Another Man’s Shoes
Petersen had been married to Marie Claire for twenty-two years when, one summer evening, over a quiet dinner, he told her he was leaving her to live with another woman. Beck, he said, was her name and from what he could figure she was some ten years older than him.
Marie Claire put her fork down, took a deep breath and she asked him if he would be finishing up the rest of the asparagus with braised tofu and slivered almonds before he left.
Beck was a sturdy Germanic woman, with short blond hair and an intense left-handed kick tennis serve. She lived alone in a bungalow by the shore. Her children had moved away, had no interest in her, and visited her infrequently. Not that she was at all lonely. She enjoyed a beer with friends, avoided gossip, and read the classics. And then, of course there was her mixed doubles. On court, she was the Angela Merkel, the black widow, of the game: dazzling and domineering, surgical in her shot selection and scathing in her scolding of her partners flubs.
She watched Petersen play. He was decent enough. Kept his eye on the ball. He could get down on himself if he missed a shot. That was something she could work with. Better that than the arrogance that afflicted so many men. Made them immune to molding, maturing, or appreciating a woman’s counsel.
When Beck’s last husband, an adequate player, died of a short but painful bout of sepsis from a ruptured gallbladder, Beck asked Petersen, whom she did not know well at all, if he would be her new partner and, incidentally, she asked what was his shoe size. After a few thoughtful moments Petersen answered, “Yes. Ten wide.”
Petersen and Beck had proved to be a good team and one evening after a full Saturday of doubles, they went out for a few beers which she put on her tab at the Oak Beach Inn, and she handed him a nearly new pair of Adidas trainers, ten wide, and asked him to marry her.
Petersen and Marie Claire’s son Matthew had overheard his parent’s subdued dinner conversation. He was, at the time, living in their basement taking another year off to find himself, though Petersen, by his own reckoning, thought the boy had already had ample time to have done so and felt that no further amount of searching would prove any more fruitful than the past 20 years had been.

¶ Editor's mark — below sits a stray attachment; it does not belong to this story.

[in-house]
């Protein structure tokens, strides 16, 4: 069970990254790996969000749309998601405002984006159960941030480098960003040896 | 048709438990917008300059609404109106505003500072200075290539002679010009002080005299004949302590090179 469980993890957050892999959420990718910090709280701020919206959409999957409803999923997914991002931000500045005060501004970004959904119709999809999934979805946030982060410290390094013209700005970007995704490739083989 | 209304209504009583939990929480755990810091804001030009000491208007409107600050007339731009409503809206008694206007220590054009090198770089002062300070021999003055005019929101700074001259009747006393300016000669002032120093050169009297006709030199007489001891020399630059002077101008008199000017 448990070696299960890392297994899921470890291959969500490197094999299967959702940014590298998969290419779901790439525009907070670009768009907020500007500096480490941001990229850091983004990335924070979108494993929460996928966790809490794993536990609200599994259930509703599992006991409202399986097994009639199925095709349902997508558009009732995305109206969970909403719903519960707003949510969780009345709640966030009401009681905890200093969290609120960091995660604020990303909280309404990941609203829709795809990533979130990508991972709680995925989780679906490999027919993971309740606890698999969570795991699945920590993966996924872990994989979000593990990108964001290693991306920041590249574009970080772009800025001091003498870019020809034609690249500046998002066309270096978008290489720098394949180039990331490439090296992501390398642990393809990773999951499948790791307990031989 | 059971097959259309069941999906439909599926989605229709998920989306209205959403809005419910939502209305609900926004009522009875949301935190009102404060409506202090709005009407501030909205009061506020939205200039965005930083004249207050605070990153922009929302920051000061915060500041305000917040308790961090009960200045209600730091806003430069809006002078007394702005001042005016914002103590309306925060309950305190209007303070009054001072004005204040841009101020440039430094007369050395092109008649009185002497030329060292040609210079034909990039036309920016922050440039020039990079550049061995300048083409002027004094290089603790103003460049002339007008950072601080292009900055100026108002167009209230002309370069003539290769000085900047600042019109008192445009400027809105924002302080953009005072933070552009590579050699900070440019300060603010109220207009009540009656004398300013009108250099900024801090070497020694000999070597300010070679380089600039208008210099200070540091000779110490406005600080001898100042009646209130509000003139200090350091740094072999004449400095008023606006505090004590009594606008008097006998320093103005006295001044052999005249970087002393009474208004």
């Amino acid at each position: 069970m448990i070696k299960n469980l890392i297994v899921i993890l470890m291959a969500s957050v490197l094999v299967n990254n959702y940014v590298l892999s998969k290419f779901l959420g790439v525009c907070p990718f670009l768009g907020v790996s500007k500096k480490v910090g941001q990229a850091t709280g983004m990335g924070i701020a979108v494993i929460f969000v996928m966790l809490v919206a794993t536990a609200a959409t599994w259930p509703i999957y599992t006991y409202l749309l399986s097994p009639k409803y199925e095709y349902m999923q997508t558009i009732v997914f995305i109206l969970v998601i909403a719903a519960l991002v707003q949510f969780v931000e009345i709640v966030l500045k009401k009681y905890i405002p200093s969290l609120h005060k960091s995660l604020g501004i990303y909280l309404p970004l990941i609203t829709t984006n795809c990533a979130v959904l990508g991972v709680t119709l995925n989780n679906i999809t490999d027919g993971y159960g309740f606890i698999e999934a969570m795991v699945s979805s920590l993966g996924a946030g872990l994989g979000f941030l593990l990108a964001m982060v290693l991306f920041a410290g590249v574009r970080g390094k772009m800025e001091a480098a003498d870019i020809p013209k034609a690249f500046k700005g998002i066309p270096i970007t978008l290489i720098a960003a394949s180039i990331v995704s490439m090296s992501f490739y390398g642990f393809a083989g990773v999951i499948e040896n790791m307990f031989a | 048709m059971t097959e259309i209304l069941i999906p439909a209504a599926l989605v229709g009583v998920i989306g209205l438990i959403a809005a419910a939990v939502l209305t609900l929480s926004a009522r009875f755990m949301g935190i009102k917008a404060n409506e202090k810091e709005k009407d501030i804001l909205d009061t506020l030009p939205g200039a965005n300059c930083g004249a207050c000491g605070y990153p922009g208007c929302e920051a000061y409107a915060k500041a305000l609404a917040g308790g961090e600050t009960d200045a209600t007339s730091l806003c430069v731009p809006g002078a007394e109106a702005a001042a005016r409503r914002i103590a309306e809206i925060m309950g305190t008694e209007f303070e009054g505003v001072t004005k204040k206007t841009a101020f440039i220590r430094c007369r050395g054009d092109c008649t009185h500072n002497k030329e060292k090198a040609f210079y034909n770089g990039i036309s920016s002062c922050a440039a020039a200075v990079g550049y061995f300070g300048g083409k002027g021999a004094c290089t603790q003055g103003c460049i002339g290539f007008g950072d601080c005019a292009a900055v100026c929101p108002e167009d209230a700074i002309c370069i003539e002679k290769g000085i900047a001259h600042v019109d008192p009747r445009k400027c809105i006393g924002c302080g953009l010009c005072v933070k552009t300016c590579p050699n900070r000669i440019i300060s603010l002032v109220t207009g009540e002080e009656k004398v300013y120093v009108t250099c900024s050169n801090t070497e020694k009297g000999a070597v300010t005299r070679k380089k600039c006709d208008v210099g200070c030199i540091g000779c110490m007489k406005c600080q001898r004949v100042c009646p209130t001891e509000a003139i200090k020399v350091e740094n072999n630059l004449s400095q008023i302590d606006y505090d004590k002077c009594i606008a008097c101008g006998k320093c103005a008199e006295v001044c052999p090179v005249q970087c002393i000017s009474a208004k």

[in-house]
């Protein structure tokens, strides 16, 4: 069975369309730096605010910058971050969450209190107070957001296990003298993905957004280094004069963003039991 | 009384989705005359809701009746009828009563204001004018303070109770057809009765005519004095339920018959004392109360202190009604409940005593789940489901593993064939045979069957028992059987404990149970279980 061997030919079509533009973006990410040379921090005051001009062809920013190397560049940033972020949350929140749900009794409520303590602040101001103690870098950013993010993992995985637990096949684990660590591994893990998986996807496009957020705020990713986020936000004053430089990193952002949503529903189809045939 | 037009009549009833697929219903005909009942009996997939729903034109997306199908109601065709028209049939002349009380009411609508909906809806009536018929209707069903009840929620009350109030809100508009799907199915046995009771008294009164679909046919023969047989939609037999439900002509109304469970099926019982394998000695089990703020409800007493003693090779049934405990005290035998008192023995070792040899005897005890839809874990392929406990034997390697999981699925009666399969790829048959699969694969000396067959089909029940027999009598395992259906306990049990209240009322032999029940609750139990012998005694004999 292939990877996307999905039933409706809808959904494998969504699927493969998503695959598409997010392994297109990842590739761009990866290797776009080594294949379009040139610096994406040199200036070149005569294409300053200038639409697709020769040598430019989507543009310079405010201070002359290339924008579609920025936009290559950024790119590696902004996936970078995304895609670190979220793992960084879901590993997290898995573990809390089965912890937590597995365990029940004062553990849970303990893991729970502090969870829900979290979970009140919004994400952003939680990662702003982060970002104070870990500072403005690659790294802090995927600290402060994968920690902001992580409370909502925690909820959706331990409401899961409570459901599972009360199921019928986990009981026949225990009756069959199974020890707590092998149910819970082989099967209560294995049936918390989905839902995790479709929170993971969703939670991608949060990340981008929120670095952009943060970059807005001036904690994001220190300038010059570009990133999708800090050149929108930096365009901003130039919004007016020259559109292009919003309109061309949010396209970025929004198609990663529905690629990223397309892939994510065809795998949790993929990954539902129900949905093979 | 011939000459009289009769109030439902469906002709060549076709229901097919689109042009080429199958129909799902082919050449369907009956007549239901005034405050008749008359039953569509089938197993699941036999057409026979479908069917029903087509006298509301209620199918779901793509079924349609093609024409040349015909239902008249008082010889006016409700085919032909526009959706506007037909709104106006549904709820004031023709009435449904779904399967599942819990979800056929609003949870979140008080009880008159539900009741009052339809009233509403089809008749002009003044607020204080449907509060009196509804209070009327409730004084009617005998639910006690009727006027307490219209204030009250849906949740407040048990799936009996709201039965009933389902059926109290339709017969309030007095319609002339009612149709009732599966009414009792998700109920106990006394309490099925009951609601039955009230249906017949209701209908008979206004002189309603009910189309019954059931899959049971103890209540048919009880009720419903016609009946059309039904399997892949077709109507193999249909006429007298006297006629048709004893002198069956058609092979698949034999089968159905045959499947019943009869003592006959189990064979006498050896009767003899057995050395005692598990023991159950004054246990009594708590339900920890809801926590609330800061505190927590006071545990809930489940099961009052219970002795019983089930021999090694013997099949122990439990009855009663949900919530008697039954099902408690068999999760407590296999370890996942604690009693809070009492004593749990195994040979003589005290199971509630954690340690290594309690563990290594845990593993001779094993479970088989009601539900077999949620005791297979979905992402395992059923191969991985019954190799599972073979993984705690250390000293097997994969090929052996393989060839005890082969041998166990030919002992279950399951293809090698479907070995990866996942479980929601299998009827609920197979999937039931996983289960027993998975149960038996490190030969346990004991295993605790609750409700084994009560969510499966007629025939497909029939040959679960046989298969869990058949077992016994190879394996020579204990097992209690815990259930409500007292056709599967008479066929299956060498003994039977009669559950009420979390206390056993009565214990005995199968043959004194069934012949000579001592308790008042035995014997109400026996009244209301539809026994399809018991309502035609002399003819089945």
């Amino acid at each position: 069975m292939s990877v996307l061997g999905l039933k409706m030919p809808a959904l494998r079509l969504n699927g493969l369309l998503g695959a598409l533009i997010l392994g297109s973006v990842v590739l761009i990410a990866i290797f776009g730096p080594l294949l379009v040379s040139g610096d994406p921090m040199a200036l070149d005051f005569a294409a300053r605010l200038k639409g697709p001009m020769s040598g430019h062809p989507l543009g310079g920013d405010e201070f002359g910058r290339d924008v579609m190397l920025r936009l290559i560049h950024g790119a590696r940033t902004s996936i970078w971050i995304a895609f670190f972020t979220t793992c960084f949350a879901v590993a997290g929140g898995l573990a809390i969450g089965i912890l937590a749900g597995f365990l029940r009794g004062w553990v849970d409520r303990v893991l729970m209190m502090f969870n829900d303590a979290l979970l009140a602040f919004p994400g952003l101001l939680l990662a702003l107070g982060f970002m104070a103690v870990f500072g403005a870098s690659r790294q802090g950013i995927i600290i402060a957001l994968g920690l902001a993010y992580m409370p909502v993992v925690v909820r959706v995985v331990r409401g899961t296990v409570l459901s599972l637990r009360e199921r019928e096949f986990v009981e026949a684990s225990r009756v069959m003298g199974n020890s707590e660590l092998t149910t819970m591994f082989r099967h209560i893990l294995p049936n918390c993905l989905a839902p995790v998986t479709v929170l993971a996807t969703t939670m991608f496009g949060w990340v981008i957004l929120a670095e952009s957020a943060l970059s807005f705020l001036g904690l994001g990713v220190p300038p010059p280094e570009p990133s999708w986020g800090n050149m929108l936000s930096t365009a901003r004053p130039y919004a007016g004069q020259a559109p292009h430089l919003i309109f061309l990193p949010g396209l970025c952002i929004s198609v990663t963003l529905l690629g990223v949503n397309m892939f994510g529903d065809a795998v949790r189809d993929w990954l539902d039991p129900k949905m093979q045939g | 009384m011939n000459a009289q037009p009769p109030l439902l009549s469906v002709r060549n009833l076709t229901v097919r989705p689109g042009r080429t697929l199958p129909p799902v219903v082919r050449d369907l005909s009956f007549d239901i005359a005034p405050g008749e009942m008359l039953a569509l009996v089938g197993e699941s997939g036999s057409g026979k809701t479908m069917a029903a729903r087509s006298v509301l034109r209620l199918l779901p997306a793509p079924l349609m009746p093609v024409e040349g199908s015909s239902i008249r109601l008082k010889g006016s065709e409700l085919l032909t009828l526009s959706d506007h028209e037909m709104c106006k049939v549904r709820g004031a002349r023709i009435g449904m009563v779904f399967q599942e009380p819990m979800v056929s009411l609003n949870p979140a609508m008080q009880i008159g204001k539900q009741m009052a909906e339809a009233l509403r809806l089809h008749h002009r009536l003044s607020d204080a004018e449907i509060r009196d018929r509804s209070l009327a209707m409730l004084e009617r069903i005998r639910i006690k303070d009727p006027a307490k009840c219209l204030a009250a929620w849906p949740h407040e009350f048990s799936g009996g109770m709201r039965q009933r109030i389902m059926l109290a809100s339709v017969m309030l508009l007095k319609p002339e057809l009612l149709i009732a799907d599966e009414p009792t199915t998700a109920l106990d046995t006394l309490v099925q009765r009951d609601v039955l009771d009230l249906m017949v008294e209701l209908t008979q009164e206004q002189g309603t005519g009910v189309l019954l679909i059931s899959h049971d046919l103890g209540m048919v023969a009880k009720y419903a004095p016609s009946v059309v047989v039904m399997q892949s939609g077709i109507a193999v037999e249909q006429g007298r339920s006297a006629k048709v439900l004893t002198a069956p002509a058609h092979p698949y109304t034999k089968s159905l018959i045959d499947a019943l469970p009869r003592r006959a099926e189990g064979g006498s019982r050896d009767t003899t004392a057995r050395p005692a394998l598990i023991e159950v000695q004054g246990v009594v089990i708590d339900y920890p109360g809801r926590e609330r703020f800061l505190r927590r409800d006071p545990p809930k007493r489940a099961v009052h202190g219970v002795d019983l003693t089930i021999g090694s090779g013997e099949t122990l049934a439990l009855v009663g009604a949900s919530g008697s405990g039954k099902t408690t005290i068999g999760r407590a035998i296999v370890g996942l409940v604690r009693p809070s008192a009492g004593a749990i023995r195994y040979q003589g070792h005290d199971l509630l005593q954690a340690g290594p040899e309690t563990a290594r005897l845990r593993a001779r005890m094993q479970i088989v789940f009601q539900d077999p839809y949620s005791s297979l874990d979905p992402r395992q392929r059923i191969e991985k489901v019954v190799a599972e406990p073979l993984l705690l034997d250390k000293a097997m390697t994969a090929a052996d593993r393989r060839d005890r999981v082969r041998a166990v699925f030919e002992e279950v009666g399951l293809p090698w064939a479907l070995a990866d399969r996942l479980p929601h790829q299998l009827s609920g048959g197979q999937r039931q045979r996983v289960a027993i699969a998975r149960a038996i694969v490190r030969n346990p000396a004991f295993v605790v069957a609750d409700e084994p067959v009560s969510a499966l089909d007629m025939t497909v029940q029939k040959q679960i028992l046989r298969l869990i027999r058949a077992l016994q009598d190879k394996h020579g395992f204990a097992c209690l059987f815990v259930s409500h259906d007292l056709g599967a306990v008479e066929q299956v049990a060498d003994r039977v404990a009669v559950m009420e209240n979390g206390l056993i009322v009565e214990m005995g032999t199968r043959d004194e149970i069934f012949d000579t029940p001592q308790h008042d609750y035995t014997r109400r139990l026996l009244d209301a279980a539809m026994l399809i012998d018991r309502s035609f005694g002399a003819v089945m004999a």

As Marie Claire cleared the dishes of the uneaten asparagus, Petersen agreed to sign the house over to Matthew, and he asked her if she would be okay, to which she indicated that she’d get by and thought she might now get to do some long put off traveling. They didn’t argue. They hadn’t in all the years they had been married.
Marie Claire was not upset. Nor was Matthew. He adjusted well to living on his own in the house he’d grown up in, now without either parent there, neither of whom had ever begun to understand him nor found the need even to try. He let out their musty master bedroom and bath to a boarder, providing him with the cash to pay off the remaining mortgage. He bought a car and got a job at Ain’t That A Shame, a used record shop where he became the manager and part owner in due time.
Petersen found Beck’s first husband’s clothes to his liking and enjoyed several years of reading Time Magazine in a comfy chair and eating dinners of well-seasoned goulash and spaetzle and sharing a beer with Beck before bed.
Moments after they won the club mixed doubles tournament for the fourth year in a row, Petersen was struck squarely on the forehead by the free-spinning solid iron net crank on the net post. He had thought, mistakenly, that it’d been locked in place after lowering the net. He died instantly. His body lay on the grey clay of the doubles alley. The crowd, which had begun to disperse, gasped as if with a single breath.
Beck knelt at his side. “Oh, my God!” she wept.
Those who witnessed the accident said that before the police and volunteer ambulance crew arrived, thanks to the presence of mind of one of the spectators with a portable phone at hand, Beck had unlaced and removed Petersen’s tennis shoes and picked up his racquet, placing them both into her tennis bag along with the winners’ trophy.
Marie Claire, hearing of Petersen’s ghastly death, sent Beck a lovely condolence note on stationery she’d bought in a small shop catering to American ex-pats living in Nairobi. Having lived there after college for a few years as a communications assistant in a UNAID HIV prevention program serving unmarried, unionized, sex workers and their partners and, the epidemic unabated, she was fortunate to get her old job back.
Beck, the following season, after a thoughtfully appropriate period of mourning, found herself a new mixed doubles partner; a youngish curly-headed, recently divorced man, of Swedish decent with good eye-hand coordination, and a taste for stuffed dumplings, who fit well into Petersen’s tennis outfits and loved to play the Ad court, much to her satisfaction.